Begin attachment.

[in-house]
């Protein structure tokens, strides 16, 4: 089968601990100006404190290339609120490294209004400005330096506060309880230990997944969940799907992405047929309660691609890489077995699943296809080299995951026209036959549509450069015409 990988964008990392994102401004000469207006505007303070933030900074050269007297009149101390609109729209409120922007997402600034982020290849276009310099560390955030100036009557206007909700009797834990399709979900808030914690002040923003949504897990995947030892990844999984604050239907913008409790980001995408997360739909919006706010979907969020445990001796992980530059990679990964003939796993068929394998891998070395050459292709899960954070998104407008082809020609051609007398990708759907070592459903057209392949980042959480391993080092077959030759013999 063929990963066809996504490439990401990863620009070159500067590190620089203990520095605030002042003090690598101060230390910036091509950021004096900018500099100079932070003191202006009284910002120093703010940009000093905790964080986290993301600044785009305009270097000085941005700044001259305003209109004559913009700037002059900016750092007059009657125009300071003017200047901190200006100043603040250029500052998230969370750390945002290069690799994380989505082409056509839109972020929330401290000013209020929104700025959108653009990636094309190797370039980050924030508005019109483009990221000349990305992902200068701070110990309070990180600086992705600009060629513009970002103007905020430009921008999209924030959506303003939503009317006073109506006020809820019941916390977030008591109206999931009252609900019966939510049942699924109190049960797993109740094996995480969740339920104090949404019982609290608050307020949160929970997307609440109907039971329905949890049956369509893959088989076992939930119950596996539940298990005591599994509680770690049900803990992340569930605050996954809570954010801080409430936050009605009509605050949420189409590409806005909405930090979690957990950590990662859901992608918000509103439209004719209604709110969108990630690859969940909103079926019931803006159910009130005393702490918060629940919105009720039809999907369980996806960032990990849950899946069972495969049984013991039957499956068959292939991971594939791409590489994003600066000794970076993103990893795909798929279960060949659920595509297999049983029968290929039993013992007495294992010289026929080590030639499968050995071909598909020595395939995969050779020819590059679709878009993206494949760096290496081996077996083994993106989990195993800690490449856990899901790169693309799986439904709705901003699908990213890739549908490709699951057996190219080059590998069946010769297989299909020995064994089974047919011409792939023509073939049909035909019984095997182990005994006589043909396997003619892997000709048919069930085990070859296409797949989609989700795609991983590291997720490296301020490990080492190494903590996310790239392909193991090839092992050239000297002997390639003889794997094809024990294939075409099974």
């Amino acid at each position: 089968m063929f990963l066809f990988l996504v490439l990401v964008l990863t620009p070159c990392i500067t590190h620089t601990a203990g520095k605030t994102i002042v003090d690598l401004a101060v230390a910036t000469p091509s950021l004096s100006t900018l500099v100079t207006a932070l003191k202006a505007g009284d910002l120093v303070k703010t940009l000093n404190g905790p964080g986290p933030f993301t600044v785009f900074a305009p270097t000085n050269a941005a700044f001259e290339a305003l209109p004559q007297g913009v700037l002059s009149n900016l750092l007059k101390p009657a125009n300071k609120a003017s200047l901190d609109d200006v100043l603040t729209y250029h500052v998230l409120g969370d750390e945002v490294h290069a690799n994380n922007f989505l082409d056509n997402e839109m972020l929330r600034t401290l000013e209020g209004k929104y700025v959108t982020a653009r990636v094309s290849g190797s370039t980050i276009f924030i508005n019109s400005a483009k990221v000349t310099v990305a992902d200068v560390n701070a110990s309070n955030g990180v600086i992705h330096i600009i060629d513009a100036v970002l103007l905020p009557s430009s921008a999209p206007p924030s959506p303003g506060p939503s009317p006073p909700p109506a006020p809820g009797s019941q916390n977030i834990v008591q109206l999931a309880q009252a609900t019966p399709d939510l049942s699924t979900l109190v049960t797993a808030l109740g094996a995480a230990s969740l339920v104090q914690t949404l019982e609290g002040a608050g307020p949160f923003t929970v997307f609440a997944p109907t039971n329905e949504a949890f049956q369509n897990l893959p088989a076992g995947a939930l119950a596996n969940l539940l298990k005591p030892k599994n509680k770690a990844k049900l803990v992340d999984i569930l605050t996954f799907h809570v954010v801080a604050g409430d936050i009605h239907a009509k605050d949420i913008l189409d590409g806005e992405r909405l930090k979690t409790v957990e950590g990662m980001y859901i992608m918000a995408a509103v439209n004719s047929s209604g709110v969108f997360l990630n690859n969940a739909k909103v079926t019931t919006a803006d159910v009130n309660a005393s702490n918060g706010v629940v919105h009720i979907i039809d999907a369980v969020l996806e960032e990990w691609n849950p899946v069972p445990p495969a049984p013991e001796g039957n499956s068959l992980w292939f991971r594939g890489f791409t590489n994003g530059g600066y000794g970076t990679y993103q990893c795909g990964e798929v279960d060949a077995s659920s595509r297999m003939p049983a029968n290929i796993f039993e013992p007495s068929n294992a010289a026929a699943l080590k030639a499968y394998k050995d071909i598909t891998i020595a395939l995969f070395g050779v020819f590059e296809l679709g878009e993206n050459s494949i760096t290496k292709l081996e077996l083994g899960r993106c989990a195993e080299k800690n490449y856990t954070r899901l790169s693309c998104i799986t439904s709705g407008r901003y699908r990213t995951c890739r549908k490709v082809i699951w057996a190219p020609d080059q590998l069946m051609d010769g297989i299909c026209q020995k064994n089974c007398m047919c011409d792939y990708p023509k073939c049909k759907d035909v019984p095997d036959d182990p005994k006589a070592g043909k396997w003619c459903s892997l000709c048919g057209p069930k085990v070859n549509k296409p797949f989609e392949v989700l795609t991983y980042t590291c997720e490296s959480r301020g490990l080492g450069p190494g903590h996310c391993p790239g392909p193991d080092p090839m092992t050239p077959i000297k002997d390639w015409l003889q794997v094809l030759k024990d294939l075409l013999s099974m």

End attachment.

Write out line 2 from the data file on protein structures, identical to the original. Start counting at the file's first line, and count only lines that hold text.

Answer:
């Protein structure tokens, strides 16, 4: 089968601990100006404190290339609120490294209004400005330096506060309880230990997944969940799907992405047929309660691609890489077995699943296809080299995951026209036959549509450069015409 990988964008990392994102401004000469207006505007303070933030900074050269007297009149101390609109729209409120922007997402600034982020290849276009310099560390955030100036009557206007909700009797834990399709979900808030914690002040923003949504897990995947030892990844999984604050239907913008409790980001995408997360739909919006706010979907969020445990001796992980530059990679990964003939796993068929394998891998070395050459292709899960954070998104407008082809020609051609007398990708759907070592459903057209392949980042959480391993080092077959030759013999 063929990963066809996504490439990401990863620009070159500067590190620089203990520095605030002042003090690598101060230390910036091509950021004096900018500099100079932070003191202006009284910002120093703010940009000093905790964080986290993301600044785009305009270097000085941005700044001259305003209109004559913009700037002059900016750092007059009657125009300071003017200047901190200006100043603040250029500052998230969370750390945002290069690799994380989505082409056509839109972020929330401290000013209020929104700025959108653009990636094309190797370039980050924030508005019109483009990221000349990305992902200068701070110990309070990180600086992705600009060629513009970002103007905020430009921008999209924030959506303003939503009317006073109506006020809820019941916390977030008591109206999931009252609900019966939510049942699924109190049960797993109740094996995480969740339920104090949404019982609290608050307020949160929970997307609440109907039971329905949890049956369509893959088989076992939930119950596996539940298990005591599994509680770690049900803990992340569930605050996954809570954010801080409430936050009605009509605050949420189409590409806005909405930090979690957990950590990662859901992608918000509103439209004719209604709110969108990630690859969940909103079926019931803006159910009130005393702490918060629940919105009720039809999907369980996806960032990990849950899946069972495969049984013991039957499956068959292939991971594939791409590489994003600066000794970076993103990893795909798929279960060949659920595509297999049983029968290929039993013992007495294992010289026929080590030639499968050995071909598909020595395939995969050779020819590059679709878009993206494949760096290496081996077996083994993106989990195993800690490449856990899901790169693309799986439904709705901003699908990213890739549908490709699951057996190219080059590998069946010769297989299909020995064994089974047919011409792939023509073939049909035909019984095997182990005994006589043909396997003619892997000709048919069930085990070859296409797949989609989700795609991983590291997720490296301020490990080492190494903590996310790239392909193991090839092992050239000297002997390639003889794997094809024990294939075409099974």